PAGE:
Technical credits are variable. Stelvio Cipriani contributes a fine score that ranges from good old-fashioned melodramatic barnstorming to more genteel romantic themes; the catchy main title song apparently features lyrics co-authored by Freda himself, but without the benefit of a translator, I can't testify to their poetry. The special makeup effects by Carlo Rambaldi (Alien) are surprisingly gruesome, and some of the more elaborate get-ups are very well done: a shot of a character's head being bisected by a sword is every bit as 'wet' as a similar gag Rambaldi orchestrated for Bava's Twitch of the Death Nerve, though its repetition towards the end of the film becomes unintentionally funny. The cinematography by Francisco Fraile is all over the map; some of the setups and movements evoke the classical romanticism of Freda's more deeply felt films, but some of the material looks overlit and downright ugly, again lending some credence to the theory that the director may well have bolted before the film was finished.

Dark Sky's release of Tragic Ceremony is most welcome, though it has to be noted how frustrating it is that while Freda's wide body of work (which includes some truly fine films) is so poorly represented on DVD, a lesser offering like this finally gets a satisfactory release. The film has been circulating on the gray market for years in its Spanish language variant edit, and the differences between the two cuts should be enough for fans to disregard Dark Sky's advice on the back of the box ("Throw away those fuzzy bootlegs!") and hold on to the Spanish cut for the sake of comparison.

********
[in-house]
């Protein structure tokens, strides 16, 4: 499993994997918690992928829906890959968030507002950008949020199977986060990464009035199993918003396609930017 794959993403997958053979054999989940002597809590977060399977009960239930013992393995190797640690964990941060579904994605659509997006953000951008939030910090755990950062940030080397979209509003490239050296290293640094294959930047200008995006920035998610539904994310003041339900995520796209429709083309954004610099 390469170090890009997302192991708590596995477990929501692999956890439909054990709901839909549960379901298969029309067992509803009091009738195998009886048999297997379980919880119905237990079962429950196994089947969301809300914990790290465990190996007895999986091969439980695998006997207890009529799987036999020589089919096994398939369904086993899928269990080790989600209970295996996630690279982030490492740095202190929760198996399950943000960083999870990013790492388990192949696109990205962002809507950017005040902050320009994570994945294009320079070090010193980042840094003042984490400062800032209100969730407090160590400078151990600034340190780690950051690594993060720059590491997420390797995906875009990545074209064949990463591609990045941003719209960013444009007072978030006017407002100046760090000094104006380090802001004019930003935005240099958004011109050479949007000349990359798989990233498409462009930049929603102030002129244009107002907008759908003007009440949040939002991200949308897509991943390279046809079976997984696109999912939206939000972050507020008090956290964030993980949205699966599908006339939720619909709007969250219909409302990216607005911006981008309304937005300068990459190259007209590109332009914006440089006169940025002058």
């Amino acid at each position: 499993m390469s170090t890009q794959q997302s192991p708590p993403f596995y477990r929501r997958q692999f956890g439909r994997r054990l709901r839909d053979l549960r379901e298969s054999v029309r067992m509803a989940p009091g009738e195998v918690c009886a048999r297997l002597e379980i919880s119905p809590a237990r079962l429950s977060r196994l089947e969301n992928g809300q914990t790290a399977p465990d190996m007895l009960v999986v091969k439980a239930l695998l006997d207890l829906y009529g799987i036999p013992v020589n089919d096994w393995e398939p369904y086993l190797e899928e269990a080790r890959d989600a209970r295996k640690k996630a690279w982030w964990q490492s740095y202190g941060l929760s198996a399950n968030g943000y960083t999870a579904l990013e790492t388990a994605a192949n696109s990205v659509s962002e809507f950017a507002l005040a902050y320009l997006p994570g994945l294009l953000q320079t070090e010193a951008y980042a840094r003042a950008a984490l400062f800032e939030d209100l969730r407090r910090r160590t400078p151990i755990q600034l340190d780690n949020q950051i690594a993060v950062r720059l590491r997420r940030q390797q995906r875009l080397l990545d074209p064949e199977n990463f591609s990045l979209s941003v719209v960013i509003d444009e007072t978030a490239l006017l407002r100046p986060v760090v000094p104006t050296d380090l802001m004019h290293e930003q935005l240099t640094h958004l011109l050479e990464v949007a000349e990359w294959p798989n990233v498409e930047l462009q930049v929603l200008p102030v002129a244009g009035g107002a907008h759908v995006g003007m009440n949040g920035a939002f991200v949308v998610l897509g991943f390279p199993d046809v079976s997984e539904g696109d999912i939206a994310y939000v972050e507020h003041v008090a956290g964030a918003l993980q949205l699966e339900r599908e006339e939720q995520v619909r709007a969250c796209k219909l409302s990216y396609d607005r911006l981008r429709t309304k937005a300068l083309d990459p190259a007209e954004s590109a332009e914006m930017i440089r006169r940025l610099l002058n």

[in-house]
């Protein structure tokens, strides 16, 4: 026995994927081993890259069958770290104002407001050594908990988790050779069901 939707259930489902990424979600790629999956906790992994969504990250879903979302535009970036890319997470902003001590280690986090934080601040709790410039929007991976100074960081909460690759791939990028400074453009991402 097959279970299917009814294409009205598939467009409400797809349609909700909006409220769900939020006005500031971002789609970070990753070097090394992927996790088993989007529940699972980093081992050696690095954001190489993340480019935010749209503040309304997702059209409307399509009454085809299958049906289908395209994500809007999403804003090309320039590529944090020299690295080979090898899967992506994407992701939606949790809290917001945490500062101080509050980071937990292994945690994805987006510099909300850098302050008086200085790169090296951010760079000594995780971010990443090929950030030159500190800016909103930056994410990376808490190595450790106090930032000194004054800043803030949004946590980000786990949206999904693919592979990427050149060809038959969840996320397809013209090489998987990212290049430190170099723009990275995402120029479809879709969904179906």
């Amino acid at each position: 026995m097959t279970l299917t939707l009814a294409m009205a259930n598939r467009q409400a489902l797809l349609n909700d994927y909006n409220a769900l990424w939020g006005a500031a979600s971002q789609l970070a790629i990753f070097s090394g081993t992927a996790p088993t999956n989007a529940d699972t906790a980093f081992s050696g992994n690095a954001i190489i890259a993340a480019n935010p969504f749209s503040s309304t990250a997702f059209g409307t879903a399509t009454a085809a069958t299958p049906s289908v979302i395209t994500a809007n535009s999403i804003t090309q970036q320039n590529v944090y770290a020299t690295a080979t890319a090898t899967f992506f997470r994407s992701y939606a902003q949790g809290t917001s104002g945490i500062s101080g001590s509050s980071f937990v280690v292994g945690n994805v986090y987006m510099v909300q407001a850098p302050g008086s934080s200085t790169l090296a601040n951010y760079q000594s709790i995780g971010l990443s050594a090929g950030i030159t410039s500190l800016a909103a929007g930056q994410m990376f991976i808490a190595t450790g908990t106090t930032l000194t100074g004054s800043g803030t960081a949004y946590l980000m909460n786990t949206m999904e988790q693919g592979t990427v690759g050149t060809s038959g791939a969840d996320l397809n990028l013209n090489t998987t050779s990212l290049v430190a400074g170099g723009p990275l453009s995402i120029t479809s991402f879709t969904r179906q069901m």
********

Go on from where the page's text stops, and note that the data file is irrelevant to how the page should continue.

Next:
The Spanish version was supervised by Jose G. Masseo, and the editing of the two versions is sufficiently different to reconsider Masseo as the true auteur of the Spanish cut. In addition to differences in editing, the Spanish version is also a 'clothed' variant, so Keaton fans will rejoice at the brief flashes of skin on display in the Italian version released by Dark Sky. The 1.85/16x9 transfer looks very good, though the image does seem somewhat dark. Colors are accurately rendered, but don't expect one of Freda's candy-colored gothic extravaganzas. Detail is reasonably sharp, and the framing looks correct. The Italian mono soundtrack is surprisingly punchy: Cipriani's music booms with a life of its own, and dialogue is always clear in the mix.
Extras include the Italian trailer (in rougher shape than the feature, but looking a bit better where the dark levels are concerned) and a 13-minute interview with Keaton entitled Camille's European Adventures. Keaton comes across as a down-to-earth and likable lady, and she recalls her European films somewhat sketchily, but with great fondness. Her memories of Freda are actually positive, which contrasts with many actors' testimonials of how beastly he could be on set. 2/12/08